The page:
We are passionate about winter sports, and we love the mountains, but the environmental impact of travel is undeniable, you only have to look at the glaciers to see proof of the dangers of our warming planet. The Swiss Academy of Sciences reported over the spring and summer of 2022 that Switzerland’s glacial ice declined by 6% in volume, and this will have been repeated across all of Europe.
Many of us are now thinking about how we can reduce our own carbon footprint but still enjoy the mountains we love. Small changes can be made so that our winter holidays are more sustainable and will have less of an impact on our planet. For example, travelling to the mountains on our Eurostar charter train will reduce your carbon emissions by 82%, compared to travelling by air.
How to be a greener skier
Travel by rail or self-drive to the Alps with friends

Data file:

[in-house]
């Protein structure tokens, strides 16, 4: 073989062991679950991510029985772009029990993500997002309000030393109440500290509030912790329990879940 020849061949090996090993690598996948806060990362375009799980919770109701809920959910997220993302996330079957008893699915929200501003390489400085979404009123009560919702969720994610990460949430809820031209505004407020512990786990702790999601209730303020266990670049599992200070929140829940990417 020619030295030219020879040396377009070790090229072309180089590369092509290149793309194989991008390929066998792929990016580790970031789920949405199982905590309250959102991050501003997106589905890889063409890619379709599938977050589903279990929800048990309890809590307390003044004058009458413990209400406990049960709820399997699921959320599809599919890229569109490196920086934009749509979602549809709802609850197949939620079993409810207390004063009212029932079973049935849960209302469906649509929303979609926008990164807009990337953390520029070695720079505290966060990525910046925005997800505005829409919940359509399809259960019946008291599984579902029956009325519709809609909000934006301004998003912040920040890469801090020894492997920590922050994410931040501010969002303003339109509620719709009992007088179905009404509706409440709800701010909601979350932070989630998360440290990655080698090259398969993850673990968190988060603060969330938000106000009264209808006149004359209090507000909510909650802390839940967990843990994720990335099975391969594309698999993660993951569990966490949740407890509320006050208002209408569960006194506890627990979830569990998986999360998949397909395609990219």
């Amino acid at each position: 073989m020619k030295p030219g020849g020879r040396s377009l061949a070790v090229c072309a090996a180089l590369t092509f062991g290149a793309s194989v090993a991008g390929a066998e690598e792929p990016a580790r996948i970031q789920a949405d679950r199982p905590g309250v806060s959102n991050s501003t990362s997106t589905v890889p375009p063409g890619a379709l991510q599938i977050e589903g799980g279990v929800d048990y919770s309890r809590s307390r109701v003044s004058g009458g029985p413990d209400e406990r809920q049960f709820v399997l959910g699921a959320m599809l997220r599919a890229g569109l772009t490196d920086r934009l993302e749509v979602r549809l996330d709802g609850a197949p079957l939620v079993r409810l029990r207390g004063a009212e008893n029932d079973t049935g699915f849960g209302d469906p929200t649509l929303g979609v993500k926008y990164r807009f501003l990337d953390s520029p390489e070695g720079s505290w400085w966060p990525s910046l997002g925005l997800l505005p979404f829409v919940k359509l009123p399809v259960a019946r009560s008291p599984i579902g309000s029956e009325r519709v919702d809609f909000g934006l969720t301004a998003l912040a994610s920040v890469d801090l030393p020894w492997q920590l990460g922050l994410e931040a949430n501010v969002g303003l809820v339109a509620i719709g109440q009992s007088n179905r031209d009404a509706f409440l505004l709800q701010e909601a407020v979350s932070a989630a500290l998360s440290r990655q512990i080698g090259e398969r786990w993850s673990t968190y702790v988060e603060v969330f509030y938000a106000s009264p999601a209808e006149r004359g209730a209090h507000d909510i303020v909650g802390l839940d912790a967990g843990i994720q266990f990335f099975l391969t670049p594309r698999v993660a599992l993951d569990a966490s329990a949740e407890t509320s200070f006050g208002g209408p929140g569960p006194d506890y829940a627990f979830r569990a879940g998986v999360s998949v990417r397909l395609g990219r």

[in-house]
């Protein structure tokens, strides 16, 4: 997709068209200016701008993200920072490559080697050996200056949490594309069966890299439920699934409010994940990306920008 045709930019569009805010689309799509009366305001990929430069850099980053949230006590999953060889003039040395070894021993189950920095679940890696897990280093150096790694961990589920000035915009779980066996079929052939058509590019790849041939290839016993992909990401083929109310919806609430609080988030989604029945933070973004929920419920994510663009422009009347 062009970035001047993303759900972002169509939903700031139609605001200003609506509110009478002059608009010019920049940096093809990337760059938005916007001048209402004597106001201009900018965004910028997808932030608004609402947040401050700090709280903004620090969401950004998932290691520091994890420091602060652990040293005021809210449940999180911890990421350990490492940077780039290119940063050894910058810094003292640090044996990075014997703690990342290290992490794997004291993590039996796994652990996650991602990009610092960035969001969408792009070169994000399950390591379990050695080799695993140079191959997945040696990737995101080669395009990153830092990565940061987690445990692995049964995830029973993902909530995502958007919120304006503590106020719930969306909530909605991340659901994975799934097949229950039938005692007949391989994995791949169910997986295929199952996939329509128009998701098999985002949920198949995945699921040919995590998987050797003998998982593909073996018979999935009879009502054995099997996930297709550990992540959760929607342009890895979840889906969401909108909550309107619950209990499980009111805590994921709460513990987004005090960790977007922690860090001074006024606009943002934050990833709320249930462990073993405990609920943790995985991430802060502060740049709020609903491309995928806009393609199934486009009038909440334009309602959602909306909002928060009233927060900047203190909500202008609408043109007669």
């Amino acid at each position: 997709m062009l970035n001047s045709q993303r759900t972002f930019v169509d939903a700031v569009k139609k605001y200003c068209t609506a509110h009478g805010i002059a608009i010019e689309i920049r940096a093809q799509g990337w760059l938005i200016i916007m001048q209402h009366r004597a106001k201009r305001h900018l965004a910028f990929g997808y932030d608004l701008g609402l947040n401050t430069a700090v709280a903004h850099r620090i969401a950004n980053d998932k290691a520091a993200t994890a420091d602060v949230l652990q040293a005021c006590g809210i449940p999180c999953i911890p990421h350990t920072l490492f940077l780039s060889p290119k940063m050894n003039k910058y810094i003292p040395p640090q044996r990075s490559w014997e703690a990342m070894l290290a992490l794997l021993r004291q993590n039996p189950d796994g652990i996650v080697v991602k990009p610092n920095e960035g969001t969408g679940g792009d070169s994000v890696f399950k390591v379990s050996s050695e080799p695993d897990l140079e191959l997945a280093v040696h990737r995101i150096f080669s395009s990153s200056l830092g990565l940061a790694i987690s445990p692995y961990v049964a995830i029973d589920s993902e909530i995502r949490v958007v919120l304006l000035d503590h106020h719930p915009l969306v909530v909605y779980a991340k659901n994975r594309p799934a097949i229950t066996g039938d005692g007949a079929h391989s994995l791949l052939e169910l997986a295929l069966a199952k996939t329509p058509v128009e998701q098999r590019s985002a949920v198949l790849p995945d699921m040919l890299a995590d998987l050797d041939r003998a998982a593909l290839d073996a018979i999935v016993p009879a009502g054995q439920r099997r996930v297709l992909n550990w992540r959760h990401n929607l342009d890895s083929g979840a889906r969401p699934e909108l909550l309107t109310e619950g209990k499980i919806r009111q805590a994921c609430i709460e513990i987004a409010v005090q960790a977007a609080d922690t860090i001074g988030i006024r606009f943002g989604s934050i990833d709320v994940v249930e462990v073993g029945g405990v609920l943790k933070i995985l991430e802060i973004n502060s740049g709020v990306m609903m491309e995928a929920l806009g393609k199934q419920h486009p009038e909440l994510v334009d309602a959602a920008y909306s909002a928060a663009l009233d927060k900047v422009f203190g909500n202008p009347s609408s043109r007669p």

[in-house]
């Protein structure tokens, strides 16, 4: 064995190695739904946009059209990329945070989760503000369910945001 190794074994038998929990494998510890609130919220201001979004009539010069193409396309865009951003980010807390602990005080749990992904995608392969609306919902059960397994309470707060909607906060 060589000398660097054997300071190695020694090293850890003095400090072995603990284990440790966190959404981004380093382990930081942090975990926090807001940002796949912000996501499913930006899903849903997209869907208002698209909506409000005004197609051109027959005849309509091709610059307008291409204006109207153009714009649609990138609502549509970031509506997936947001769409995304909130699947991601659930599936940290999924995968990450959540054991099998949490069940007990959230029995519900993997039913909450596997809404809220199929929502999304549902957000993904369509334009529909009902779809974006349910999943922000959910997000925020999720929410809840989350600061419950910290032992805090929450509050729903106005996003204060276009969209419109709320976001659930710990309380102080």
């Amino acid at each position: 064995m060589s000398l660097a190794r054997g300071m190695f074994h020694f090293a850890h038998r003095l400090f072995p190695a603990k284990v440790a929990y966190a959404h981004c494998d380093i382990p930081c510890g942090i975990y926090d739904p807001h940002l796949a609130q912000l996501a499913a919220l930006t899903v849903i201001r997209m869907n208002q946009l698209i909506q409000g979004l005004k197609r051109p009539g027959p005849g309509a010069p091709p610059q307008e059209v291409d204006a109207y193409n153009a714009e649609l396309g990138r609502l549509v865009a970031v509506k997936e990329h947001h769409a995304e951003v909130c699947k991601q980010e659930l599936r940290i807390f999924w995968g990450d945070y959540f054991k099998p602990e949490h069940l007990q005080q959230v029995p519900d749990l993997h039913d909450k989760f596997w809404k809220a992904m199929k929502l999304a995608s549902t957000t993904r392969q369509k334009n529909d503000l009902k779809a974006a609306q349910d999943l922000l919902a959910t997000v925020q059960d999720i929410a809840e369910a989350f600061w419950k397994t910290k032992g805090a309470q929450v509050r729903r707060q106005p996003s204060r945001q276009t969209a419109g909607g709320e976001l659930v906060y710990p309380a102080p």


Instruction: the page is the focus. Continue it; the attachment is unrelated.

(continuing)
Choose a ski resort with good green credentials
Book accommodation with a low carbon footprint
Offset your carbon emissions
Only leave your ski tracks in the snow, take your rubbish home
Carbon dioxide equivalent (CO2e) cost per person on a return journey to the Alps
LGW to Val d’Isere with taxi transfers from Geneva
London to Val d’Isere (with 5 passengers)
London to Val d’Isere (with 1 passenger)
London to Val d’Isere (with 5 passengers)
London to Val d’Isere with taxi from Bourg
Green Eco-Friendly Ski Resorts
Les Arcs holds the Mountain Riders Flocon Vert Certification. It has powered its ski lifts on 100% renewable energy since 2011. In 2020 the resort has also added to its commitment to reducing plastic waste, improving energy, increasing electric transport, and preservation of its environment.
Tignes became the first ski resort to obtain the Green Globe Label in 2015. In 2021 they have applied to get an even higher accolade, the Flocon Vert Label, and it will discover late in 2022 if it has made the grade.
Val d’Isere obtained the ISO 14001 certification in 2007. By 2014 this was updated to ISO 50001 certification in recognition of its work on energy saving and management. In 2016 it received a Green Globe certification.